Opponents of the Cadillac tax now say they are willing to compromise in their effort to repeal the controversial provision of the Affordable Care Act.
Rather than eliminating the tax completely, they've suggested the idea of exempting the contributions that are made to employers' health savings accounts, which could otherwise be subject to the 40 percent excise tax on high-cost health plans, according to an article in The Hill.
Industry and employer groups have come together to fight the Cadillac tax, saying that it reduces incentives for employees to establish savings that may help with healthcare and retirement. The issue is becoming a focal point in the presidential election, with candidates such as Hillary Clinton coming out against the tax.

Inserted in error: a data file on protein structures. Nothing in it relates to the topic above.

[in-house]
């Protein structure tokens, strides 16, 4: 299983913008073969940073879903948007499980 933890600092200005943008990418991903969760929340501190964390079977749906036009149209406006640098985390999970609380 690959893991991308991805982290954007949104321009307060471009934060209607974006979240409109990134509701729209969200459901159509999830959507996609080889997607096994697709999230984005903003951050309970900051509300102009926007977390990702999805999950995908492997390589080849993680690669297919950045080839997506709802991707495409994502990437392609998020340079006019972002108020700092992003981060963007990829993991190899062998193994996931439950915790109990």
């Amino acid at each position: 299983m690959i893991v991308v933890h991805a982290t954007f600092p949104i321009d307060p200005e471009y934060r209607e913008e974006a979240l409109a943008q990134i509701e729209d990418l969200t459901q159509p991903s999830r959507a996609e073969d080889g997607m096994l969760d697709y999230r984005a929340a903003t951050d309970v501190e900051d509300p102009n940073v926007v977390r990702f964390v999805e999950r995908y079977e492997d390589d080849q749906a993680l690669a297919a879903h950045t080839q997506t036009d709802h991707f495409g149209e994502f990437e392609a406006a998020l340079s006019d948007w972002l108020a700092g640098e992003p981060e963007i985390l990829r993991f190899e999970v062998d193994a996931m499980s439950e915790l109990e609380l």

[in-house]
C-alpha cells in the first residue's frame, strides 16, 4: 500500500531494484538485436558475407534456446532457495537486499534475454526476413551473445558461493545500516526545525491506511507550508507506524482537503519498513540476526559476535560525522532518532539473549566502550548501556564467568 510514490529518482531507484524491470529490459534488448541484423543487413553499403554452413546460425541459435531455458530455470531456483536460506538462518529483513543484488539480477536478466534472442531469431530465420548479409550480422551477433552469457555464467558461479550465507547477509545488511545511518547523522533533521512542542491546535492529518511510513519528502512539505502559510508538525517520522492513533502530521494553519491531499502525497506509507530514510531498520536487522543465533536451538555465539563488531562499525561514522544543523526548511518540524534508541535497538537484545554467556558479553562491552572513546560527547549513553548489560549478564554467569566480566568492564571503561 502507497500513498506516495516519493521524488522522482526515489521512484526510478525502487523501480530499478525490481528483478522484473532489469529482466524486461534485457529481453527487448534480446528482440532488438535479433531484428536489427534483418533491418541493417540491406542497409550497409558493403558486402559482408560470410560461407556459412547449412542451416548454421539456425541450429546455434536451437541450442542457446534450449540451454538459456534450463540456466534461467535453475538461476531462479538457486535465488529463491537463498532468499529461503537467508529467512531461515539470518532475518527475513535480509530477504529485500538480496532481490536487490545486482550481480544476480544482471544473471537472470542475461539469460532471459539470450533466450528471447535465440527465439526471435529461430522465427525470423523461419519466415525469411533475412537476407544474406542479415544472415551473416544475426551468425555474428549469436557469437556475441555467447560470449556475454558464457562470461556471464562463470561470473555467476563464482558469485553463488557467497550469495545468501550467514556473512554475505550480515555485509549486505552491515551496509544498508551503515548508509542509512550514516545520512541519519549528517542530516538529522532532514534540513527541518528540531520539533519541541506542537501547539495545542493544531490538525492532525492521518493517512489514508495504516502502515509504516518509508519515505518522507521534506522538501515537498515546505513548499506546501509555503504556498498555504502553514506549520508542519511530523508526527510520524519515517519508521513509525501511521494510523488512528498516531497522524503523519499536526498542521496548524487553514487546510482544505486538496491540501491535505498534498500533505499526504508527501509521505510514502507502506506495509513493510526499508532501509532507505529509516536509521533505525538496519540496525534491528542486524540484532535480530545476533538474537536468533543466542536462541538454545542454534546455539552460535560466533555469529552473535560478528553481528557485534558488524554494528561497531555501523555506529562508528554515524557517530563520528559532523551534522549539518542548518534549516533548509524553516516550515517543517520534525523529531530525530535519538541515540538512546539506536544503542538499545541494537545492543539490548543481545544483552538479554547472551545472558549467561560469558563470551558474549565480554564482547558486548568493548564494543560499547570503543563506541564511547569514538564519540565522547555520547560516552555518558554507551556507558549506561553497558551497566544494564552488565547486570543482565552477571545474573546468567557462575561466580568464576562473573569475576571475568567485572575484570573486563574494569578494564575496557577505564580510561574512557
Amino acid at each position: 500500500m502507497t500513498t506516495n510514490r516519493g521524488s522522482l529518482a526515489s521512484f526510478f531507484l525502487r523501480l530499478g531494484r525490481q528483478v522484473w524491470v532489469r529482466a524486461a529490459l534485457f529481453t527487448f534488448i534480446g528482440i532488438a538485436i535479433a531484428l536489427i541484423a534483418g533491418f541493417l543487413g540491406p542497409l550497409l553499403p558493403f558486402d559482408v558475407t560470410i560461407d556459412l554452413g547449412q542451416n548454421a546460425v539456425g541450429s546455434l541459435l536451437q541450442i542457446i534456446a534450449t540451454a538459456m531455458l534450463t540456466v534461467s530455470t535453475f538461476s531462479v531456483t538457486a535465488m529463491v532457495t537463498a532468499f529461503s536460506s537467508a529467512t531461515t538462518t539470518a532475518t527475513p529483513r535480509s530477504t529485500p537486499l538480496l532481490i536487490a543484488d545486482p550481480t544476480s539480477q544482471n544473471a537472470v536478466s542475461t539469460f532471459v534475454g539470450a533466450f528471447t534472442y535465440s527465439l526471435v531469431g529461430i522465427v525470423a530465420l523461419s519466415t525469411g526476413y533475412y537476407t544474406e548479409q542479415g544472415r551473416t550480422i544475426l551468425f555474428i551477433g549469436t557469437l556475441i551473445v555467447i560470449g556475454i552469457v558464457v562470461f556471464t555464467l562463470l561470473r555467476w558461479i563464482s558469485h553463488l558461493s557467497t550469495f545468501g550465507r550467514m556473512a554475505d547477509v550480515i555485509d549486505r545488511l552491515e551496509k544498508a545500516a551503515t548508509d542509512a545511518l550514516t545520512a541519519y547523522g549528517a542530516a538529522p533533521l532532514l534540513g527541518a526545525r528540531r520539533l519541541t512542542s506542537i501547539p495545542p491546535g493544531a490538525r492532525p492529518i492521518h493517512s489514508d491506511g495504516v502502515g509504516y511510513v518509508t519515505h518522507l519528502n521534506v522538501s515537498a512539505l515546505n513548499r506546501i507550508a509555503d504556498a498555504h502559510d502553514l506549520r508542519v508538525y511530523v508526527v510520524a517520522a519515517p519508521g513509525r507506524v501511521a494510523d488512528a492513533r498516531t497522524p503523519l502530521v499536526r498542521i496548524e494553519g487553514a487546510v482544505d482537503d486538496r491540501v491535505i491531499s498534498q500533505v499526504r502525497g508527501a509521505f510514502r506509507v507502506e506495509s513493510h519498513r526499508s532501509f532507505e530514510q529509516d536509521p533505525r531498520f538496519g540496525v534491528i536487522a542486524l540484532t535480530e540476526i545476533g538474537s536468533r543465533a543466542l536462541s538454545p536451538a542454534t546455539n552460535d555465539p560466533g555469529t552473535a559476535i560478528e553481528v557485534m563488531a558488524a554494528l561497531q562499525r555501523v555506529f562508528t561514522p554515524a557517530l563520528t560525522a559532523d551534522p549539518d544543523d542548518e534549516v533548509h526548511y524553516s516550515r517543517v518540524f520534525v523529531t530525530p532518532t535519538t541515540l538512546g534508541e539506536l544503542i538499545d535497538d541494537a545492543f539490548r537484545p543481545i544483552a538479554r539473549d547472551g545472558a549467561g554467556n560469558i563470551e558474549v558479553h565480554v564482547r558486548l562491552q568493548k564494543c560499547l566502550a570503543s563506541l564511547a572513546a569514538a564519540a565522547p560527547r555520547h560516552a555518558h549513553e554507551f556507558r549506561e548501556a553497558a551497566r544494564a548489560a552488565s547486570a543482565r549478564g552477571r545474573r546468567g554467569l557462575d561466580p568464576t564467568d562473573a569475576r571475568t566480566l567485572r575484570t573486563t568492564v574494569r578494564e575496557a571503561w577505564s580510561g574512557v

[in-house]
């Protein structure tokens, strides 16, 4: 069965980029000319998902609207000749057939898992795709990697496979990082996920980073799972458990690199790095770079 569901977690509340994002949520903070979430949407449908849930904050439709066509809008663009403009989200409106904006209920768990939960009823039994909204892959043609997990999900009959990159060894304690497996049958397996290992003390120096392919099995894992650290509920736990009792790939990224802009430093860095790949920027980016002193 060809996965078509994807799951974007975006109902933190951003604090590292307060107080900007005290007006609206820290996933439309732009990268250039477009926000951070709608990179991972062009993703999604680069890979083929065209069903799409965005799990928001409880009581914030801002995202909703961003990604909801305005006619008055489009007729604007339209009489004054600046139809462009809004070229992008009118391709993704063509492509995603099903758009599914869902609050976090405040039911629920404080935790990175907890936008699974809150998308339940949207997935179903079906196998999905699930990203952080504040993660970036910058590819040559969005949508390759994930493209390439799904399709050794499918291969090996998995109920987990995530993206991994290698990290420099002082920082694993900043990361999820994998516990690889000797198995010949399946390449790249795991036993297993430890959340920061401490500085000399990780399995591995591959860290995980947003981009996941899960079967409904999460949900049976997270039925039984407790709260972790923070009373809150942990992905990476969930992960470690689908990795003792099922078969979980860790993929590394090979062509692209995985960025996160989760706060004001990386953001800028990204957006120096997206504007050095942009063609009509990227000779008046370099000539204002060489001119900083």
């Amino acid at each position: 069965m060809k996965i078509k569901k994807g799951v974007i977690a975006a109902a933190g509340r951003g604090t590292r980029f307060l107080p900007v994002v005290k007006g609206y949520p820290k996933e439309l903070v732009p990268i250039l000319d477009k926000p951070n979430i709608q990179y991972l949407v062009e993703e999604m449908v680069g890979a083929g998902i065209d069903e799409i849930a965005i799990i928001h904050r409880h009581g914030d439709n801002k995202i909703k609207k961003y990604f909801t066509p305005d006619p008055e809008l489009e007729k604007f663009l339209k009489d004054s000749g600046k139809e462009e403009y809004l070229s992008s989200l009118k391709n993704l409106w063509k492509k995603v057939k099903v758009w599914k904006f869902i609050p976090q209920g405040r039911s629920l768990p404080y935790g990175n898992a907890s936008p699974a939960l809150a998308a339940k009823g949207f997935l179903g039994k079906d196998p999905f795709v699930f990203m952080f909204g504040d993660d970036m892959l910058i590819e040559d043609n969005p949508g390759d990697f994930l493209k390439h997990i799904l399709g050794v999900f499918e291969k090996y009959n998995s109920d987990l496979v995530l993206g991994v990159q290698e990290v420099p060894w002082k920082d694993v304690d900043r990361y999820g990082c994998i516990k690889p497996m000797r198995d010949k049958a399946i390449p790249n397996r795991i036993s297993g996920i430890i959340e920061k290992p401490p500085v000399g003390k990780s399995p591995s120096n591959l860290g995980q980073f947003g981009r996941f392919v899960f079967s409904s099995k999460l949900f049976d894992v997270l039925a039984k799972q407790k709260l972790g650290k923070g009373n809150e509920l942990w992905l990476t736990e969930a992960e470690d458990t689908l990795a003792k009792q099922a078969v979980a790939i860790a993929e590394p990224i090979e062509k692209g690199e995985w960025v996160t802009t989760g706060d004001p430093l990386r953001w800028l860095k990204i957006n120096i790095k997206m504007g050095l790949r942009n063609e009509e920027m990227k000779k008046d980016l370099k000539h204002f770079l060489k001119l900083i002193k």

But one of the biggest issues with a Cadillac tax repeal is figuring out how to replace the funding it would provide, since the tax would pay for many ACA provisions, according to the article.
"I think that while there is an overwhelming agreement that something must be done on the Cadillac tax, there is also the political reality that full repeal is going to be very difficult to do," Bill Sweetnam, legislative director for the Employers Council on Flexible Compensation, tells The Hill. "There's a political aspect in this that I don't think we'll be able to get over in the short term."
Economists generally favor the Cadillac tax, noting that implementing the tax would bring in an estimated $91 billion to federal coffers over a decade. To prepare for the effects of the tax, some employers are increasing their plans' deductibles, eliminating covered services and switching to less expensive and narrower provider networks.
To learn more:
- read The Hill article